Foreign Policy Blogs

US Policy: Realist Vs. Realist-Liberal

Alright, I’m pretty sure I’ve got you confused already by the title. Let me explain. Much has been leaked that the upcoming Obama policy plan for Afghanistan will take a ‘minimalist‘ approach to the crucial, yet troubling security situation in South Asia. In other words, Obama may downplay talk and attempts to create a democratic and prosperous Afghanistan, and instead aim for the creation of a stable country that can defend against extremists and terrorist elements at home and keep them from reaching abroad, especially to American shores. Now at this moment this is no sure policy-thing, as the report has yet to be released and Obama has used heavy rhetoric and significant troop commitments to the country to possibly suggest otherwise.

However, others have already given their views of what policy the US should follow in Kabul and beyond. Many of these voices are already calling Afghanistan ‘Obama’s Vietnam’, advocating a lessening of goals, and poll numbers show a surprisingly negative view of a US military presence in the country, with about 50% believing we should start drawing down troops immediately. Some of these people raise valid and thoughtful arguments that can be quite persuasive. IR scholar and arch realist Stephen Walt lays out the realist approach to US policy in Afghanistan quite well, Here is his succinct description of US national interests in Afghanistan:

“We have only one vital national interest in Afghanistan: to prevent Afghan territory from being used as a safe haven for groups plotting attacks on American soil or on Americans abroad, as al Qaeda did prior to September 11. It might be nice to achieve some other goals too (such as economic development, better conditions for women, greater political participation, etc.), but these goals are neither vital to U.S. national security nor central to the future of freedom in the United States or elsewhere. Deep down, we don’t (or shouldn’t) care very much who governs in Afghanistan, provided they don’t let anti-American bad guys use their territory to attack us. As I recall, President Bush was even willing to let the Taliban stay in power in 2001 if they had been willing to hand us Osama and his henchmen.”

Indeed, there are many people in this country that are sympathetic to this reasoning. But there also many who would fight it vigorously. Senator John McCain and Senator Joe Lieberman, both strong advocates for the ’surge’ in Iraq, call for a similar strategy and commitment for Afghanistan. They unabashedly believe that if the US is truly committed it can ‘win’, that’s right ‘win’, in Afghanistan, and this would include helping build a strong, representative government along with defeating the Taliban and Al Qaeda. Here’s their side:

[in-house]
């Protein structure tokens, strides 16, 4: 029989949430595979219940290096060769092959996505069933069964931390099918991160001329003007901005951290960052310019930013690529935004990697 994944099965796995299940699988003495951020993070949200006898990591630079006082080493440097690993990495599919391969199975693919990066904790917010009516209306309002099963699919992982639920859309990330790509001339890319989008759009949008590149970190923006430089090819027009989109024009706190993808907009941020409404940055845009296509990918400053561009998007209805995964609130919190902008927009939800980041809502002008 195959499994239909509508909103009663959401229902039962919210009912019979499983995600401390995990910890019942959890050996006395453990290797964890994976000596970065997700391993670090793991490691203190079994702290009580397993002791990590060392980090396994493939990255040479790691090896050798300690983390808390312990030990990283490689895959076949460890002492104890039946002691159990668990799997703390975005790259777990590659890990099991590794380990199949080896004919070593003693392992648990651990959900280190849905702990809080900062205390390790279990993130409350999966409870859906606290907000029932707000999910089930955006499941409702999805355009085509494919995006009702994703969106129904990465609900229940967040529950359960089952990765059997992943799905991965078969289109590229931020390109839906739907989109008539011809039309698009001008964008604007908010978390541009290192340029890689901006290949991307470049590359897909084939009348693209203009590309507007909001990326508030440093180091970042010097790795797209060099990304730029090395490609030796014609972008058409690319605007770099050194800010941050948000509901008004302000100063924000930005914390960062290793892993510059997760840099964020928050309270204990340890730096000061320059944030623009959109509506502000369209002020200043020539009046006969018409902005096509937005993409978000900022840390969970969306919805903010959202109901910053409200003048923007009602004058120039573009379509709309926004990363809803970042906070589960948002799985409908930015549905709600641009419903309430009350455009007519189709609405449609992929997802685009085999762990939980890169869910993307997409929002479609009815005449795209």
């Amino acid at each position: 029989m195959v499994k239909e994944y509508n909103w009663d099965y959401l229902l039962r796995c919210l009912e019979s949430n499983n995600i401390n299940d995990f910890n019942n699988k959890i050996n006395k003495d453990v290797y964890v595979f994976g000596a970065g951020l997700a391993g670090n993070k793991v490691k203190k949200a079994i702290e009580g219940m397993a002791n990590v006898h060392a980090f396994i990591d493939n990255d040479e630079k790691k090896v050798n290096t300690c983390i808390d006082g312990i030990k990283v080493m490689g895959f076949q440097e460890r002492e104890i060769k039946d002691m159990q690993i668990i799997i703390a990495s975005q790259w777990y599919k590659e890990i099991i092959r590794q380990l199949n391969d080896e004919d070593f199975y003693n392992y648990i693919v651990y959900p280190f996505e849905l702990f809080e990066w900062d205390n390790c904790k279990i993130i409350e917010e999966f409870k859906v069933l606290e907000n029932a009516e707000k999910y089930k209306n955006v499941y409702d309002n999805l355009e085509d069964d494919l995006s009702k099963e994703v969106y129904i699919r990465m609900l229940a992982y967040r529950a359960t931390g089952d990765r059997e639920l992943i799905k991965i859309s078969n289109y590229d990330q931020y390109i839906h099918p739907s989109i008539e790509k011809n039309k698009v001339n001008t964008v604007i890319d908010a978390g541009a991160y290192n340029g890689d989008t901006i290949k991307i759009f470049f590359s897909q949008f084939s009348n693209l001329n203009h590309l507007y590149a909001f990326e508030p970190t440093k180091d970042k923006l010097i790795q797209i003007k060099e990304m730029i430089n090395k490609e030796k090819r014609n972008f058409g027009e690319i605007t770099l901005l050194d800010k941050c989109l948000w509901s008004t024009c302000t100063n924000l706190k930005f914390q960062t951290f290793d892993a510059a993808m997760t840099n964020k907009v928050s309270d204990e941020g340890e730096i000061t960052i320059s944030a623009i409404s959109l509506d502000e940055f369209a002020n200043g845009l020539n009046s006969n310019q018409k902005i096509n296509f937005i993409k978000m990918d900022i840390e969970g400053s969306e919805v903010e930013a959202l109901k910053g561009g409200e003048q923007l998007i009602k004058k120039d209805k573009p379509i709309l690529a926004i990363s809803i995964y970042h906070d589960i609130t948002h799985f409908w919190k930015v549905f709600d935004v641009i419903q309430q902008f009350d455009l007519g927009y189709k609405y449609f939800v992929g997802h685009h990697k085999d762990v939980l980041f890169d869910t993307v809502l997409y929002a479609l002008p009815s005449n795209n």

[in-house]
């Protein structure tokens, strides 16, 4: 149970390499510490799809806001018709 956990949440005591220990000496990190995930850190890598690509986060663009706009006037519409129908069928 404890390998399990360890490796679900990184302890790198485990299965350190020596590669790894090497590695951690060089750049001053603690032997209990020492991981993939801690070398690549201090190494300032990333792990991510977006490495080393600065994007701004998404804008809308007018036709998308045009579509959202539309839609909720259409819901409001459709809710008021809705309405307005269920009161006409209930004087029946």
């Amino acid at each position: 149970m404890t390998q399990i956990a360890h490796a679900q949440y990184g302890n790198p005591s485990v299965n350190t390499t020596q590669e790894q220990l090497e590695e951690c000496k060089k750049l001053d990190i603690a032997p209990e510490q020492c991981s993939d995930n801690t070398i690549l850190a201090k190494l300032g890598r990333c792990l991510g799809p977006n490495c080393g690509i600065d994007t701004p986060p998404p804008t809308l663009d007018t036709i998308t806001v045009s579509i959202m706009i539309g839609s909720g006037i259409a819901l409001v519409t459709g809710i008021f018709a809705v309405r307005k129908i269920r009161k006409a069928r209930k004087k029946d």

“The war in Afghanistan can be won. Success — a stable, secure, self-governing Afghanistan that is not a terrorist sanctuary — can be achieved. Just as in Iraq, there is no shortcut to success, no clever “middle way” that allows us to achieve more by doing less. A minimalist approach in Afghanistan is a recipe not for winning smarter but for losing slowly at tremendous cost in American lives, treasure and security.”

They call on Obama to follow his campaign pledge that Afghanistan is a ”war we must win.” The tone of the McCain-Lieberman is supportive, but also concerned, as you can tell they fear Obama may go the other way. I call their approach ‘realist-liberal’ because they base their strategy on hard policies of more troops and political will, but have an end goal that Afghanistan become a pluralist, democratic state because that itself will help secure US national interests by keeping extremists marginalized. Just like in Iraq, their argument basically states that if we take a minimalist approach in Afghanistan, we will just be back again and again. This strategy is based on the belief that an open, democratic society will be more peaceful toward the US and its neighbors and through time erode extremism, all IR liberal viewpoints.

US Policy: Realist Vs. Realist-Liberal

Obama’s choice will probably be a tightrope between both of these policies. His choice of language concerning the conflict will be vital. Will he pledge to be there ’til the job is done’ or will he take a more subtle approach? Americans will be listening, as the poll numbers show what they hear will be crucial, but even more important will be the fact that Afghans, Pakistanis, Al Qaeda, and the Taliban-led insurgents will be to.